[VDS Digest] This Week in Charts

Let's make over a chart seen in Le Monde to emphasize the importance of rows and columns order in a matrix layout. Then a word on Voronoi, and a focus on Baroque painting and humanistic visualization.

Who’s your favorite Baroque painter? Let me know!

Judith Beheading Holofernes, Caravaggio (ca 1598)

VDS #MakeoverMonday

The elegance of matrices lies in their simplicity, yet the ordering of the rows and columns requires crucial attention. The essence of a message hinges on this arrangement, especially when the narrative revolves around groups or clusters.

Otherwise, it may look like a random patchwork of colors:

Le Monde (chart by Pierre Breteau)

But Le Monde's version is noisy, and noise makes it hard to remember. Countries are scattered and I have to go back-and-forth all over the screen if I hope to understand something. This chart is not helping me making a mental model.

So, let me offer a suggestion which may seem cosmetic at first but is actually really important: the strategic grouping of labels based on affinity. This will ensure spatial proximity for closely related elements:

What do you think is more similar in the following? Left vs right, or red vs grey?

Proximity is the strongest signal for similarity, even more than color

Gestalt’s law of proximity tells us proximity indeed is first-and-foremost when grouping things visually.

Visualizing relationships poses a formidable challenge, particularly when scalability is the essence. Networks of nodes and edges excel in simplicity, but as elements multiply, matrices prove more efficient.

Jacques Bertin's timeless wisdom, outlined in "Semiology of Graphics" (1963), remains my guide on this topic and many others:

Semiology of Graphics (Jacques Bertin, 1963)

Check out the “reorderable matrix” of the pioneer:

La Graphique (Jacques Bertin, 1970)

La Graphique (Jacques Bertin, 1970)

While there are many clustering algorithms (too many?), I've seen a lot of sub-optimal matrices.

Consider a simple hierarchical clustering approach:

Hierarchical clustering of the Middle-East relations

Only half of the matrix is actually necessary to convey the complete information since it’s symmetrical. Yet, this introduces a challenge as reading it requires alternating between rows and columns.

To address this, I adopted Le Monde's solution: incorporating arrows as indicators to guide readers in better comprehending this narrative. They act as signifiers—or triggers—to tell you how you can use this chart.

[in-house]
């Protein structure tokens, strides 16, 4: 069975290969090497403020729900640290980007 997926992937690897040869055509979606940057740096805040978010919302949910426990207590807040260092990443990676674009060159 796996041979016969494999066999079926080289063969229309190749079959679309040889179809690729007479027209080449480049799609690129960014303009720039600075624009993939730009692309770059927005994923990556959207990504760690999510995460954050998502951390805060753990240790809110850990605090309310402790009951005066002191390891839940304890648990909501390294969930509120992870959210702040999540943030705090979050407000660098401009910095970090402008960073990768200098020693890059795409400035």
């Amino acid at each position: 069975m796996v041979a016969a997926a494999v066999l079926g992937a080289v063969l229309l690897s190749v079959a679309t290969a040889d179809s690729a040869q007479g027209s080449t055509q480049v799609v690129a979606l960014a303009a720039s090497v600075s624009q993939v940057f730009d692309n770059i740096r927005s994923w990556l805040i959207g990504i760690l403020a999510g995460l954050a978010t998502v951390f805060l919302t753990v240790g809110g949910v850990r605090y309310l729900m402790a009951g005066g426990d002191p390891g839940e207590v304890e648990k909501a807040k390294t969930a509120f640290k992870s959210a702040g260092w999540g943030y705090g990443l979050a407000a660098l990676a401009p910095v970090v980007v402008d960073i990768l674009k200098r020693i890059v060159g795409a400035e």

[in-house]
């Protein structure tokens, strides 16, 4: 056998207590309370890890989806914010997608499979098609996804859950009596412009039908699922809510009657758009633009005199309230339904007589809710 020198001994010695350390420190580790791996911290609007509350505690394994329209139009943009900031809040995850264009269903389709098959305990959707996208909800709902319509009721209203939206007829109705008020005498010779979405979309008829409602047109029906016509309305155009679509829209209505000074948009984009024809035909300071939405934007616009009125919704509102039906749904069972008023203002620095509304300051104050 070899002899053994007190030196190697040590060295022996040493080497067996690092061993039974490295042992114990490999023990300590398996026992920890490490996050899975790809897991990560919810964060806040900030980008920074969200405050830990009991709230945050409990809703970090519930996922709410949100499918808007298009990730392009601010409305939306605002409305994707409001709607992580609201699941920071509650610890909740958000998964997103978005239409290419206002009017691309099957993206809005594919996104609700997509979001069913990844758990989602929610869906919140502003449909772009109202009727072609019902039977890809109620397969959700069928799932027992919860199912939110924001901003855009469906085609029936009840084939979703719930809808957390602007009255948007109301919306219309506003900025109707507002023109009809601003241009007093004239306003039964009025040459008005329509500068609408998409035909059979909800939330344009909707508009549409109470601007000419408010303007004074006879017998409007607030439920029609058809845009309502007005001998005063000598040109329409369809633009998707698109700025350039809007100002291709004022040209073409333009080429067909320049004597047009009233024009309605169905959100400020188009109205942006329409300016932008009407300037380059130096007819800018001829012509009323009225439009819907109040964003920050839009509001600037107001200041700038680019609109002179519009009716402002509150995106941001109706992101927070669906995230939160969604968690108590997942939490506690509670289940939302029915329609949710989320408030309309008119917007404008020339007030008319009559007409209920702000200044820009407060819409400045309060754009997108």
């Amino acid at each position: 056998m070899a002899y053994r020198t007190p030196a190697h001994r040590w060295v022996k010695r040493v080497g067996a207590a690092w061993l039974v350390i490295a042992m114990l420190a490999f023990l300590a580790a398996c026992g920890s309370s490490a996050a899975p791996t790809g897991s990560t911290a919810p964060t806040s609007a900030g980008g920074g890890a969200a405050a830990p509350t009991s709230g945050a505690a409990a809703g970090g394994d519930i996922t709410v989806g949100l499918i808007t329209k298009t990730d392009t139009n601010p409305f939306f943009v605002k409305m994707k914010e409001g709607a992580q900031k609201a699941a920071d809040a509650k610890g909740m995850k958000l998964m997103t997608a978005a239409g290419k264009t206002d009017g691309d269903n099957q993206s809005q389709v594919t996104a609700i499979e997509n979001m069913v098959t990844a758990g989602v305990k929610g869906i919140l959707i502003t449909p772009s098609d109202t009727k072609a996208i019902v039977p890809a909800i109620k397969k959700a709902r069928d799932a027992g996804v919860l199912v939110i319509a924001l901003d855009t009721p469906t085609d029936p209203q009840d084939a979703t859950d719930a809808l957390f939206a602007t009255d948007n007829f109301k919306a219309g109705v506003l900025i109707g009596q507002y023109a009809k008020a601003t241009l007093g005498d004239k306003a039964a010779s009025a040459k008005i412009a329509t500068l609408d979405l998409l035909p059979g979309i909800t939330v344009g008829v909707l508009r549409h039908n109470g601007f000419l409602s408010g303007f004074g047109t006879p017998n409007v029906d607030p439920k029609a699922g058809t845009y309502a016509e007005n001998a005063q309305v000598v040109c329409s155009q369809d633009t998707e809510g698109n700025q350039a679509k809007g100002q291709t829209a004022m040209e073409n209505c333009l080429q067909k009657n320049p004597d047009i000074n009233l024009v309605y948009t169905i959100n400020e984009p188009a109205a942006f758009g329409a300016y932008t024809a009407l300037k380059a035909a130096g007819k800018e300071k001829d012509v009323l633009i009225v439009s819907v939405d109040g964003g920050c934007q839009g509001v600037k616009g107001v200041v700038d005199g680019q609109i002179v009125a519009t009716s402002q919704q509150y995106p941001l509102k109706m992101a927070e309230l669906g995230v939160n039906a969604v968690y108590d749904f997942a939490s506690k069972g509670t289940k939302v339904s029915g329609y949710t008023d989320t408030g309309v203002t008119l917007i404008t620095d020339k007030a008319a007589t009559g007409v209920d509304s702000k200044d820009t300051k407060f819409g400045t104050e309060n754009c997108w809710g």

Triggers should be explicit (from Dan Saffer, Micro-interactions)

Voronoi Treemaps

“This Voronoi again”

Visual Capitalist has embraced Voronoi treemaps with such frequency that one might jest about the onset of "Voronoi fatigue."

Yet, this technique stands out as both engaging and memorable, capable of yielding spectacular effects when wielded with precision.

So what are Voronoi treemaps? This week unveiled no less than three of them:

Mining Deep Sea, Reuters

Not a Voronoi, nor even really a tree, but what could have been such a promising tetris-map:

Le Figaro (Arthur Bijotat)

(catch the pun, anyone?) (Yes, that was a Tetris-Treemap pun) (did it land? let me know.)

Hendrick Andriessen, Vanitas Still Life (ca. 1650)

Vanitas vanitatum et omnia vanitas

In the 17th century, Europe witnessed the flourishing of a dark still-life genre known as vanitas, using symbolic objects to highlight life's brevity and the futility of earthly pursuits. Smoke, soap bubbles, watches, and hourglasses became poignant reminders of mortality.

Fast forward to the present, and the hand-drawn smoky silhouettes depicting children casualties in the Gaza-Israel conflict, as seen in the Washington Post. They draw a compelling parallel to historical vanitas, as symbols of the fleeting nature of life and the harsh realities of conflict, creating a nuanced dialogue between art and storytelling.

In this contemporary chiaroscuro, as stark as Caravaggio's "Judith Beheading Holofernes", (yes, that was why the introductory image!) the contrast between innocence and conflict becomes a sorrowful tableau:

Story by Ruby Mellen, Artur Galocha, Júlia Ledur.


I'm getting bored of the surgical "miscellaneous" (a word basically no French person can pronounce correctly) but haven’t found better than Bump's chartpourri so I’m stealing it.


stories about energy are well-advised to use a glowing effect:

By Vernon Silver, Eric Fan and Sam Dodge.


Houston, we may have a problem.


Bloomberg's bi-color strategy for the win.

By Paige Smith, Scott Carpenter and Rachael Dottle.



If you’ve ever tried to use this kind of layout for a chart about elections, you know what a pain it can be, especially if you don’t rely on any external library to do the calculations for you.

So this one is even more pleasant since it also encodes some data using the size of the circles:

By Nicolas Medon.

Welcome to last week’s subscribers! It’s so great to see many people I’ve been admiring for a long time peeping through my door 🙂 Hope you’ll find the reading enjoyable.

See you next week,

Mathieu Guglielmino

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